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Rogue Moon

Rogue Moon

by Algis Budrys

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HarperCollins Publishers
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Rogue Moon

By Algis Budrys


Copyright © 1960 Algis Budrys
All rights reserved.
ISBN: 978-1-4976-5307-8



Late on a day in 1959, three men sat in a room.

Edward Hawks, Doctor of Science, cradled his long jaw in his outsize hands and hunched forward with his sharp elbows on the desk. He was a black-haired, pale-skinned, gangling man who rarely got out in the sun. Compared to his staff of tanned young assistants, he always reminded strangers of a scarecrow. Now he was watching a young man who sat in the straight chair facing him.

The young man stared unblinkingly. His trim crew-cut was wet with perspiration and plastered by it to his scalp. His features were clean, clear- skinned and healthy, but his chin was wet. 'An dark ...' he said querulously, 'an dark and nowhere starlights ...' His voice trailed away suddenly into a mumble, but he still complained.

Hawks looked to his right.

Weston, the recently hired psychologist, was sitting there in an armchair he'd had brought down to Hawks' office. Weston, like Hawks, was in his early forties. But he was chunky where Hawks was gaunt; he was self-possessed, urbane behind his black-rimmed glasses and, now, a little impatient. He frowned slightly back towards Hawks and arched one eyebrow.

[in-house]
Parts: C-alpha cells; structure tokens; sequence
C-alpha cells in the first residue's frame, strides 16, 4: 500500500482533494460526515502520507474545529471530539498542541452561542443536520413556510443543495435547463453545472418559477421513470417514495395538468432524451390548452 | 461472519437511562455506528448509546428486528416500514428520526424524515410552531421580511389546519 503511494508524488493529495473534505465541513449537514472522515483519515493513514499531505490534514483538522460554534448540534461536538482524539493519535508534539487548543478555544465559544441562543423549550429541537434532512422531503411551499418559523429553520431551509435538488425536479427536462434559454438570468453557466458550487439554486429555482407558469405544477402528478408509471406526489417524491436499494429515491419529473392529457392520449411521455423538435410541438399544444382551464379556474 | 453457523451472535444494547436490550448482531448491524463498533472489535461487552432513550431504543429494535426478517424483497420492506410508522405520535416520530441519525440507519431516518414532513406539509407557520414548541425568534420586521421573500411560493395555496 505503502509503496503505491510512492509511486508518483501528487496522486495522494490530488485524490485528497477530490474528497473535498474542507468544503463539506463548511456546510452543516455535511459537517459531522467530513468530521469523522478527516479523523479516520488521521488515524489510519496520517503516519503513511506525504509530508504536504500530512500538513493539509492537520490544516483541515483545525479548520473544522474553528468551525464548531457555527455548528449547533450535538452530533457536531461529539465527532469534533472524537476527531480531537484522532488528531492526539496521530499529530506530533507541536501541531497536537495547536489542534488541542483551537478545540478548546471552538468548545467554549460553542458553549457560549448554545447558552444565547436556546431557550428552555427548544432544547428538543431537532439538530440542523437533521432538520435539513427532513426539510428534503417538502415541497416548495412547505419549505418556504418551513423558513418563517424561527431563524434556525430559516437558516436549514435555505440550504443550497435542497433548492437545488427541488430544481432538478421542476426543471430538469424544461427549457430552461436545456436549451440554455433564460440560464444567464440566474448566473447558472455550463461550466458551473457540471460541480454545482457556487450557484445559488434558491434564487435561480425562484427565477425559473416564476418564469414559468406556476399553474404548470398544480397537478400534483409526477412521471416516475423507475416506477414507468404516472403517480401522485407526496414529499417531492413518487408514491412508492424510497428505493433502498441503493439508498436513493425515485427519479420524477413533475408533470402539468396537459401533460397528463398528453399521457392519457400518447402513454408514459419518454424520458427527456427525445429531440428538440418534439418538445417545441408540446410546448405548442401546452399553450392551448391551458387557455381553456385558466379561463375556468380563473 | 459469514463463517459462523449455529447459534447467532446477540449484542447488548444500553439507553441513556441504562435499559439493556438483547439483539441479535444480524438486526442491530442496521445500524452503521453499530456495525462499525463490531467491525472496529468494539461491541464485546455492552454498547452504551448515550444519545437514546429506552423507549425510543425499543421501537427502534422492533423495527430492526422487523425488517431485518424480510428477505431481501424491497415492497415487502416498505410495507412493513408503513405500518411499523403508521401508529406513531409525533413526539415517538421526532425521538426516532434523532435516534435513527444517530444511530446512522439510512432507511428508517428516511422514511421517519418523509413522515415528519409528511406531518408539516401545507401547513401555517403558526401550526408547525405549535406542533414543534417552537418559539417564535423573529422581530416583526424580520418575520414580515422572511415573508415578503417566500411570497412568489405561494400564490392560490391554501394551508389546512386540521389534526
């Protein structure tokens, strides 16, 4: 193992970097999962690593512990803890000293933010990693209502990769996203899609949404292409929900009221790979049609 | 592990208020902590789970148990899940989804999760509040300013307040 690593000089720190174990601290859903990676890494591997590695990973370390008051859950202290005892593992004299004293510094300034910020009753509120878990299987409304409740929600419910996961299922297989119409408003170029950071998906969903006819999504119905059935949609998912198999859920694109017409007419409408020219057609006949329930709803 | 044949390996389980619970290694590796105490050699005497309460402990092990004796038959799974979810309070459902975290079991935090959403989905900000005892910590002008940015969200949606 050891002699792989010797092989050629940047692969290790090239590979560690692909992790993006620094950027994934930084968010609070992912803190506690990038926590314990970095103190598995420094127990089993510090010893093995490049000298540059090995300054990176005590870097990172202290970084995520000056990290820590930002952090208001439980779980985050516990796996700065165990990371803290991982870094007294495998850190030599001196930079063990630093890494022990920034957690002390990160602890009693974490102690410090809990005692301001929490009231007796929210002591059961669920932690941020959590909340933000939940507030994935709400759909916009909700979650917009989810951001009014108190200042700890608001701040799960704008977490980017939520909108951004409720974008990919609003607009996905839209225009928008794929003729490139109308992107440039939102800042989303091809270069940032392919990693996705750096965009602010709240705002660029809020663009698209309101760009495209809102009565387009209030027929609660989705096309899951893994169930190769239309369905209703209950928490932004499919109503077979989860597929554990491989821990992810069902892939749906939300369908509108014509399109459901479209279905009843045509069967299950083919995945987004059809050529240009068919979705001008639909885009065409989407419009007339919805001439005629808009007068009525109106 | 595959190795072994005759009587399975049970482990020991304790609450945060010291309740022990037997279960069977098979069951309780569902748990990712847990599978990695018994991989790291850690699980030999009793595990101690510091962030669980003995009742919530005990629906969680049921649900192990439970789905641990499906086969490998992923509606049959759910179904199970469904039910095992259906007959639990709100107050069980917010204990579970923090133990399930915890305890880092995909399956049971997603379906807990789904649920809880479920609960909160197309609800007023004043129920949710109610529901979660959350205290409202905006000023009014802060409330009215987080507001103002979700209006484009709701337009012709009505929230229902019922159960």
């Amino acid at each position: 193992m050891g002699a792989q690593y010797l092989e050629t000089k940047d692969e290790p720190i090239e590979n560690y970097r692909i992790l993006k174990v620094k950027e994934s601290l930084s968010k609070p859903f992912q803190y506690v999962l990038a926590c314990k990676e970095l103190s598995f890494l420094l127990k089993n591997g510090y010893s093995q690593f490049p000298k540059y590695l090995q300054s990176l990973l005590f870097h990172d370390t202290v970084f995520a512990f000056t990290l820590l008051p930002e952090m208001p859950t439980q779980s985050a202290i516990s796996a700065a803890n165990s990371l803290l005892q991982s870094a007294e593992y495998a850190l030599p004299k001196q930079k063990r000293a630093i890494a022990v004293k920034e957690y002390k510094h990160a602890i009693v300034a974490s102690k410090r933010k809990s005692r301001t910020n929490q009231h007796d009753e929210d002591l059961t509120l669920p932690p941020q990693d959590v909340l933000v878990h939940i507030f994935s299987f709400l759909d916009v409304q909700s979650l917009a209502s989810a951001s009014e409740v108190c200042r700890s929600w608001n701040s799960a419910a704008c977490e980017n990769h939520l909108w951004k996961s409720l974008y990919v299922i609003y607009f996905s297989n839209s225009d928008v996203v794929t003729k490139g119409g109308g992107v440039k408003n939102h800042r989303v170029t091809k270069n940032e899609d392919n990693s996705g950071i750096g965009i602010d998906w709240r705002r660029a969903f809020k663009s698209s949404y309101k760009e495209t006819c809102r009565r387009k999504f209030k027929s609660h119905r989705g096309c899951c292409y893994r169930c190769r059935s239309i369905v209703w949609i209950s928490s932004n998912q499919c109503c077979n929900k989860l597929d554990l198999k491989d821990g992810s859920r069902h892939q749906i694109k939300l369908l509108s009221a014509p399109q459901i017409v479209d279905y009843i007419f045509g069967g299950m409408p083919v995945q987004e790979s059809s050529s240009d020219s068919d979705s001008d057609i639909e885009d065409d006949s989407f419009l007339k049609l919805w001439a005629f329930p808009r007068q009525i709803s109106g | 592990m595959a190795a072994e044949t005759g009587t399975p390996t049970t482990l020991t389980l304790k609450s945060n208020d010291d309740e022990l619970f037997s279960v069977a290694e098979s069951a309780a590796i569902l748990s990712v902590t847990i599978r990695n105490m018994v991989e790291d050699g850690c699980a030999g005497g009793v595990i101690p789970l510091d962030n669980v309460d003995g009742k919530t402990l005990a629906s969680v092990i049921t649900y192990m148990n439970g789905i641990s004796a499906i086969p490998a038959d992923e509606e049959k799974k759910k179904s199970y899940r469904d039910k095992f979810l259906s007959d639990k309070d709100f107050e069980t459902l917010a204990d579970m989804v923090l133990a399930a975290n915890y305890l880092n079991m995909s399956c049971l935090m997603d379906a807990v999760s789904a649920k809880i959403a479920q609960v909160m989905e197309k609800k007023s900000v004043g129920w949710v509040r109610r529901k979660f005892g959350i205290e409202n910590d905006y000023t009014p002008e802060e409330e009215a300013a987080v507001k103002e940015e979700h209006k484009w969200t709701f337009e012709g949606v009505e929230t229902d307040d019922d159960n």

'He's insane,' Hawks said to him like a wondering child.

Weston crossed his legs. 'I told you that, Dr Hawks; I told you the moment we pulled him out of that apparatus of yours. What had happened to him was too much for him to stand.'

'I know you told me,' Hawks said mildly. 'But I'm responsible for him. I have to make sure.' He began to turn back to the young man, then looked again at Weston. 'He was young. Healthy. Exceptionally stable and resilient, you told me. He looked it.' Hawks added slowly, 'He was brilliant.'

'I said he was stable,' Weston explained earnestly. 'I didn't say he was inhumanly stable. I told you he was an exceptional specimen of a human being. You're the one who sent him to a place no human being should go.'

Hawks nodded. 'You're right, of course. It's my fault.'

'Well, now,' Weston said quickly, 'he was a volunteer. He knew it was dangerous. He knew he could expect to die.'

But Hawks was ignoring Weston. He was looking straight out over his desk again.

'Rogan?' he said softly. 'Rogan?'

He waited, watching Rogan's lips move almost soundlessly. He sighed at last and asked Weston, 'Can you do anything for him?'

'Cure him,' Weston said confidently. 'Electroshock treatments. They'll make him forget what happened to him in that place. He'll be all right.'

'I didn't know electroshock amnesia was permanent.'